The book has some major characters other than Light and Detective L, particularly Misa Amane, Near, Mello, and the Shinigami. Misa Amane is a Japanese model with a burning crush on Light. She has a very ditzy personality, and is always insisting that she and Light had “love at first sight”. However, Light only views her as somewhat annoying, and gets tired of her clingy personality.
Near is very similar to Detective L throughout the story. He even begins to call himself “N”, and has very similar idiosyncrasies. As L stacks sugar cubes, N stacks dice. When L plays with random objects, N also plays with similar things. He is very calm and emotional, and has pale skin.
Mello is an orphan who grew up in a home for “gifted” children. He is very intelligent, but usually is overcome by his emotions. He is usually seen eating bars of chocolate, and has a life goal to surpass L and Near.
Finally, the Shinigami are beings that live in the Shinigami realm. They appear somewhat evil, and are actually very lazy. They spend much of their time gambling, and the only work they really do involves use of the death note. When they get closer and closer to death, they write a human’s name in the death book, and use that human’s life to extend their own. For example, if the Shinigami killed someone who would have lived for forty more years, then they would receive these forty years of life. In this sense, they are immortal. However, true love for a human can kill them. The main Shinigami are Ryuk, Rim, and Sidoh.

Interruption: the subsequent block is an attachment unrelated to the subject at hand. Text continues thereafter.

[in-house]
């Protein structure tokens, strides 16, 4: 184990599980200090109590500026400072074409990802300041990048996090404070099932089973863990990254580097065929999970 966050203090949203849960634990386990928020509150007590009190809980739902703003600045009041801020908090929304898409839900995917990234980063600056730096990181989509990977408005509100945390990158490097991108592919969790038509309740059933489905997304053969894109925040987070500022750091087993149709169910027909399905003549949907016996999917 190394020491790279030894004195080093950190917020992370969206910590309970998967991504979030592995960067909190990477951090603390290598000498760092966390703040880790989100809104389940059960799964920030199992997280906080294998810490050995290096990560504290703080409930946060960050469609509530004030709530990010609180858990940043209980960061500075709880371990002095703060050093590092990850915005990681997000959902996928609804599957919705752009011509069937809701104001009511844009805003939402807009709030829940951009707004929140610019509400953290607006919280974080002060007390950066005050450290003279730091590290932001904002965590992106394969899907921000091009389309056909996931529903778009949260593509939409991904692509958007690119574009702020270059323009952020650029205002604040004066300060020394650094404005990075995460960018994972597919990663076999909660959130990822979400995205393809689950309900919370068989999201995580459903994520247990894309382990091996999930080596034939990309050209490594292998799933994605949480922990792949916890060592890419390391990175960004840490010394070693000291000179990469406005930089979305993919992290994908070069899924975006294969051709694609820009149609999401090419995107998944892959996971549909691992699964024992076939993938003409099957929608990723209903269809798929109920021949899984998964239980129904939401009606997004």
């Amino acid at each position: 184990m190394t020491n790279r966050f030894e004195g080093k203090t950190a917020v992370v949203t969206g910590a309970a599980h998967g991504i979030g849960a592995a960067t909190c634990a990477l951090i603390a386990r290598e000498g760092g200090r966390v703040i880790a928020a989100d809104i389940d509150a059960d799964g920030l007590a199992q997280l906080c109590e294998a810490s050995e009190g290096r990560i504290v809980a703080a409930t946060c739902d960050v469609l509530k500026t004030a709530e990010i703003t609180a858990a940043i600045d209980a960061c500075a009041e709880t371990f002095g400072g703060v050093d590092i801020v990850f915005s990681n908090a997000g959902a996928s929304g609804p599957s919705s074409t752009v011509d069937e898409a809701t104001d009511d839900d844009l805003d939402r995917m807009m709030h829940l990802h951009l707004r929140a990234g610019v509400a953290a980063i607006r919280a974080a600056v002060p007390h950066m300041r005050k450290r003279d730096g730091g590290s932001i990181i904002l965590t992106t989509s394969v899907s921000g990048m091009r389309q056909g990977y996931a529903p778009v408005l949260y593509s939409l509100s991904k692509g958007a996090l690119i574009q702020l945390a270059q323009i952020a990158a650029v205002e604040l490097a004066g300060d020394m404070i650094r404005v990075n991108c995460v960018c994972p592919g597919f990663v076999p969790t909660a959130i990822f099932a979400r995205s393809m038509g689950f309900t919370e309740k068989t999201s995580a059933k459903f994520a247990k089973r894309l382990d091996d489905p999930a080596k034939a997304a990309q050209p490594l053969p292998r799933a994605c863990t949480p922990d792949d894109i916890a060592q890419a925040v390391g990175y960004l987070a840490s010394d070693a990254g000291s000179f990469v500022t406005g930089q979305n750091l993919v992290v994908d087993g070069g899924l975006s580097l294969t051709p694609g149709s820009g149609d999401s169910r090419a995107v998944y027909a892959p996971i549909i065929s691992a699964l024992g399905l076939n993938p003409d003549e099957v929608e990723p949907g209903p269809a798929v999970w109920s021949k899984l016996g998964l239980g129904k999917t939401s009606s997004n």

The Death Note series is illustrated in all black and white by Takeshi Obata. The effect of the lack of color allows the reader to determine the mood of the page. If the page is of majority black, then it denotes a sense of strong danger, and vice-versa if the page is of majority white. This mood determination also correlates to the evil and good characters. The Shinigami death god is drawn in black attire, with black hair. His notebook is also black, denoting the sense of evil.
According to Scott McCloud, in his book Understanding Comics, the “Big Triangle,” would label illustrations from Death Note as being realistic with iconic representation and a hint of cartoony characters, such as the Shinigami death god. The illustration for Death Note would be place in the middle of the base of the “Big Triangle,” because of the characters resemblance to human beings, yet their over exaggerated facial expressions, make the shift towards the right of the triangle that is a pure cartoon approach to illustration. McCloud would agree that this novel contains a multitude of different scene transitions, most commonly the action to action and scene to scene transition.
McCloud, Scott, Understanding Comics - the Invisible Art HarperCollins 1994